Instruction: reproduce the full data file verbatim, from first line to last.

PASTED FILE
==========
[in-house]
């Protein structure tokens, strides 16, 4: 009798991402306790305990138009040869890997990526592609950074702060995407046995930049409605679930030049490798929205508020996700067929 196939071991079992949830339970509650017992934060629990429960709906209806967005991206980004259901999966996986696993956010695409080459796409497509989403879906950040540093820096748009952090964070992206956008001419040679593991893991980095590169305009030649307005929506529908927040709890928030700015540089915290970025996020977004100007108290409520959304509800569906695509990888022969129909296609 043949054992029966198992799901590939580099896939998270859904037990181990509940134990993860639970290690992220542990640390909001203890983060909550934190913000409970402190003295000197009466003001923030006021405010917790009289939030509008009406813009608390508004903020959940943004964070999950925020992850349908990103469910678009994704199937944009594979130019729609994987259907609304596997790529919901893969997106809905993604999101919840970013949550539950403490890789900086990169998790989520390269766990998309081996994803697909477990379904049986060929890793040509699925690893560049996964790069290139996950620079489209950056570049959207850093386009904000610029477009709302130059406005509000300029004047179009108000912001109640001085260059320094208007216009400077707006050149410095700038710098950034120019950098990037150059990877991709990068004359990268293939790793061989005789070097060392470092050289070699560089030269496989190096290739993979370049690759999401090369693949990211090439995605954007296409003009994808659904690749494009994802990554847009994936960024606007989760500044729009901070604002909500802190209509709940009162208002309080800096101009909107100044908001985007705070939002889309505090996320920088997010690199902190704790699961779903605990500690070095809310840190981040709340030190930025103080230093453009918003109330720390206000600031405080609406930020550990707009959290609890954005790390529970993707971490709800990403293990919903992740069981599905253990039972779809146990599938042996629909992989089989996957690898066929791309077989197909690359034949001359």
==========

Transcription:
[in-house]
């Protein structure tokens, strides 16, 4: 009798991402306790305990138009040869890997990526592609950074702060995407046995930049409605679930030049490798929205508020996700067929 196939071991079992949830339970509650017992934060629990429960709906209806967005991206980004259901999966996986696993956010695409080459796409497509989403879906950040540093820096748009952090964070992206956008001419040679593991893991980095590169305009030649307005929506529908927040709890928030700015540089915290970025996020977004100007108290409520959304509800569906695509990888022969129909296609 043949054992029966198992799901590939580099896939998270859904037990181990509940134990993860639970290690992220542990640390909001203890983060909550934190913000409970402190003295000197009466003001923030006021405010917790009289939030509008009406813009608390508004903020959940943004964070999950925020992850349908990103469910678009994704199937944009594979130019729609994987259907609304596997790529919901893969997106809905993604999101919840970013949550539950403490890789900086990169998790989520390269766990998309081996994803697909477990379904049986060929890793040509699925690893560049996964790069290139996950620079489209950056570049959207850093386009904000610029477009709302130059406005509000300029004047179009108000912001109640001085260059320094208007216009400077707006050149410095700038710098950034120019950098990037150059990877991709990068004359990268293939790793061989005789070097060392470092050289070699560089030269496989190096290739993979370049690759999401090369693949990211090439995605954007296409003009994808659904690749494009994802990554847009994936960024606007989760500044729009901070604002909500802190209509709940009162208002309080800096101009909107100044908001985007705070939002889309505090996320920088997010690199902190704790699961779903605990500690070095809310840190981040709340030190930025103080230093453009918003109330720390206000600031405080609406930020550990707009959290609890954005790390529970993707971490709800990403293990919903992740069981599905253990039972779809146990599938042996629909992989089989996957690898066929791309077989197909690359034949001359």